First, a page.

By Park Boram
SEOUL, Nov. 1 (Yonhap) -- The roaring K-pop boom in South Korea is reviving the fate of perishing CD music and other physical music record formats.
Since the early 2000s, compact disc as a music distribution format has been increasingly replaced by other digital storage and distribution formats such as internet streaming.
Reversing the decline, however, sales of physical albums -- mostly CDs but also tapes, LPs and Kihno -- have registered dramatic growth over the past few years since 2014 in South Korea.
In 2017, the combined sales of the top 400 music records in the physical album formats came to 16.93 million copies, up 56.6 percent from the previous year, according to the Korea Music Content Association.
The corresponding figure came to 22.82 million the following year, surpassing the 20 million mark for the first time since the association started to compile the data in 2011.
This year, the number is also expected to be on the upturn, with sales of 20.97 million copies registered since the beginning of 2019 till Oct. 26.
On the back of such an unusual expansion is the ever-intensifying power of the K-pop industry and enthusiastic K-pop fandoms as well as sophisticated marketing strategies of music distributors.
According to the Gaon album chart, operated by the Korea Music Content Association, BTS again became the best album seller, with its latest album, "Map of the Soul: Persona," having sold more than 3 million copies as of Nov. 1, a major driving force for 2019 sales of physical music records.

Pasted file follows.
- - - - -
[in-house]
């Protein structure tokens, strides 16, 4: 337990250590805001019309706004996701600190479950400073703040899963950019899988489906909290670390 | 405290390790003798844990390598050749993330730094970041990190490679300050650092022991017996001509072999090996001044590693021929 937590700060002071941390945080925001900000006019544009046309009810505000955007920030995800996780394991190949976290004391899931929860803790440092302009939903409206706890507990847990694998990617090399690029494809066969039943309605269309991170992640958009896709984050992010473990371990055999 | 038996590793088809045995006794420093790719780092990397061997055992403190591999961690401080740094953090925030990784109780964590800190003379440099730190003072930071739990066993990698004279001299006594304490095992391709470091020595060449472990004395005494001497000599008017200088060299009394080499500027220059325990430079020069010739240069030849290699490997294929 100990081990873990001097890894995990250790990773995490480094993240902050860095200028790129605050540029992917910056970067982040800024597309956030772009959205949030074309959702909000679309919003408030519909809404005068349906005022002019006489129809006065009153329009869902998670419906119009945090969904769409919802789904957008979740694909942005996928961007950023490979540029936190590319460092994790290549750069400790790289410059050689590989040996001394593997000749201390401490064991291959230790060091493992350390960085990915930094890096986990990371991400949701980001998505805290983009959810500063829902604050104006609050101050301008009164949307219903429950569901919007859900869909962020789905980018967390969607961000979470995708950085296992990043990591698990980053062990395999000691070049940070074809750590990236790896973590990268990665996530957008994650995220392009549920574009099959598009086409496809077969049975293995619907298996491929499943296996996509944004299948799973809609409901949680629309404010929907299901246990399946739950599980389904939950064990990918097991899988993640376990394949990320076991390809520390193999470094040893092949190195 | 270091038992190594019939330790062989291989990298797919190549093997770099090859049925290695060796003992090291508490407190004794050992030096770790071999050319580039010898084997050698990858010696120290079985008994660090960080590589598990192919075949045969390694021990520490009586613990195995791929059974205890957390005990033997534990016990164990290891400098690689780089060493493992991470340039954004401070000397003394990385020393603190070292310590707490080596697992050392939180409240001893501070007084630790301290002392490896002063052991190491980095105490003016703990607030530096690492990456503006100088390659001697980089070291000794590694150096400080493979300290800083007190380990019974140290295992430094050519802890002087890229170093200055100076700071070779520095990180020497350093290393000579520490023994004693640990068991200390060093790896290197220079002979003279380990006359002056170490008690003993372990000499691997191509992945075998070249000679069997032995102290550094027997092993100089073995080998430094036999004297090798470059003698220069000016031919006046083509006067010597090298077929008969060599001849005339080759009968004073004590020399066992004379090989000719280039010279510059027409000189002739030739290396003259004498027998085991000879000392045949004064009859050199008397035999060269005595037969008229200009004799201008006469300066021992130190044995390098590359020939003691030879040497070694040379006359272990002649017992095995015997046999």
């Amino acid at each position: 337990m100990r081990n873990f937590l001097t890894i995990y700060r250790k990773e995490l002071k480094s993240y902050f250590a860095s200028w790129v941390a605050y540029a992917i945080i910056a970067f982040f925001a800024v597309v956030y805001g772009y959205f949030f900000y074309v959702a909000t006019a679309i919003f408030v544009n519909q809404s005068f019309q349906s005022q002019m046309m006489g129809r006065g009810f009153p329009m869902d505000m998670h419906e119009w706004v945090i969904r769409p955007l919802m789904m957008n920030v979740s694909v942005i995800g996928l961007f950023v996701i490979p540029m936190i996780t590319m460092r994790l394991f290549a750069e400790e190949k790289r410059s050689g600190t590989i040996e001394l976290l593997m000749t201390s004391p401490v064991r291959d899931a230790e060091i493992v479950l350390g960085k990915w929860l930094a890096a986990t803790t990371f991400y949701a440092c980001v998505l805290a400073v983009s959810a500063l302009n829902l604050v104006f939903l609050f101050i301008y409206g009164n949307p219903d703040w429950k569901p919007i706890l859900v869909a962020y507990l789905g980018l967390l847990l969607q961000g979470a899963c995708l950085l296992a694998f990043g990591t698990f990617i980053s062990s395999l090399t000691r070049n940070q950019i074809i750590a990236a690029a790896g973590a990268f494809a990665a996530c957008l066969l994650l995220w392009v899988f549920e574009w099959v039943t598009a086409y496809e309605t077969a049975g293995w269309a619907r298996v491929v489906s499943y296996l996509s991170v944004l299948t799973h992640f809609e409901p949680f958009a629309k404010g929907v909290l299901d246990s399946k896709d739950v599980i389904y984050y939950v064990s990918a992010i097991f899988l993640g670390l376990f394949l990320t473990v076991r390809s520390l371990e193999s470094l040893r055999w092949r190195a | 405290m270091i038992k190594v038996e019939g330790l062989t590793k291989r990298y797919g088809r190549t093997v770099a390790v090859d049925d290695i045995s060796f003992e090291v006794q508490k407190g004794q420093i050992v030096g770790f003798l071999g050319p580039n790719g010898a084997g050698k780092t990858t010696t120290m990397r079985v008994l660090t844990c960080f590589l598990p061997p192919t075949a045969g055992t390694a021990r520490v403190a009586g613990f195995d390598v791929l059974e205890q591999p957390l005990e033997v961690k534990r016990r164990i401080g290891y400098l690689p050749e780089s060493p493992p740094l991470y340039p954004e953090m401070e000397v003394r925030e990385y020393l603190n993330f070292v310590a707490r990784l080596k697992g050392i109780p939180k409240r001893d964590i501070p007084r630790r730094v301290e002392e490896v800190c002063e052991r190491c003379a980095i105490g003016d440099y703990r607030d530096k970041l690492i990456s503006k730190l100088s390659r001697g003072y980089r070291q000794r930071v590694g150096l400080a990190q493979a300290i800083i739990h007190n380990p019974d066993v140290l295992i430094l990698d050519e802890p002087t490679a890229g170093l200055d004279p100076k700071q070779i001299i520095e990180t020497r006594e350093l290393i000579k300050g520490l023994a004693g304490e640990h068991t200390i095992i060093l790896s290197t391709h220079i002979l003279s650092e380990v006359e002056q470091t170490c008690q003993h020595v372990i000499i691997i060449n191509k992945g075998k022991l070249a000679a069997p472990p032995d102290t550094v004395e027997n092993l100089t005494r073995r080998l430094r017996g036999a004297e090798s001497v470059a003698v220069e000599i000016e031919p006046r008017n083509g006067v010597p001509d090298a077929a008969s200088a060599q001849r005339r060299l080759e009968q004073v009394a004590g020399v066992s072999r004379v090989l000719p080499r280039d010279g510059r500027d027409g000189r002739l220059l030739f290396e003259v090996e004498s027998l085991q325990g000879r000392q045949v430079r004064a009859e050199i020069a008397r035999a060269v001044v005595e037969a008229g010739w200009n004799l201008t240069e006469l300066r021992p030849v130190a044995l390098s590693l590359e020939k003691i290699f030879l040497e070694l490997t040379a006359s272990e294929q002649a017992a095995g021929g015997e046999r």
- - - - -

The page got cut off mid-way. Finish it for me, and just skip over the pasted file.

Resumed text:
Avid fandoms often join forces to hoard their idols' albums in order to drive up their chart performance and launch the stars to the forefront of the highly competitive K-pop scene.
In late July, a fan community of Kang Daniel, a former member of phenomenal boy band Wanna One, launched a fundraising event among dedicated fans as the star released his first solo album "Color On Me."
The fan club bought up some 10,000 copies of the CD record with the 180 million-won (US$154,202) fund they raised and donated the music CDs to the Busan blood bank of the Korean Red Cross under the name of Kang.
Music album distributors, on their part, are coming up with marketing gimmicks to lure fans of K-pop idol groups.
In September, when boy band Seventeen dropped its third full-length album, "An Ode," it was released in five different versions under five different designs, tempting dedicated fans to buy up all the different versions of the same music album.
Rare photo cards of K-pop stars or lottery tickets for fan meeting events are often inserted into K-pop CD albums to entice fans to buy several copies of the same record.
The steep growth comes, however, despite the continuing decline of CDs as an actual music-listening format.
In a survey of some 6,000 music listeners last year, conducted by the association, 41 percent said they buy physical albums because of photos and other appendages that come with music CDs. Only seven percent said they buy CDs or other physical albums to actually play them.
Such a phenomenon was also apparent in the dominant shares of the physical album market controlled by major K-pop players.
In 2015, 12 music acts each sold more than 100,000 copies in physical albums, and their combined 19 albums accounted for 43.9 percent of all sales.
By 2018, the number of 100,000 sellers grew to 26 music acts whose combined sales controlled 69.7 percent of the total market share.
"The continuing growth in physical album sales (mostly CDs) is attributable to the expansion of middleweight music groups who could sell more than 100,000 copies," Choi Tae-young, an official at the Korea Music Content Association, said.
"A steep sales growth (of K-pop albums) overseas, thanks to BTS' global ascent, may have also played a role," he noted.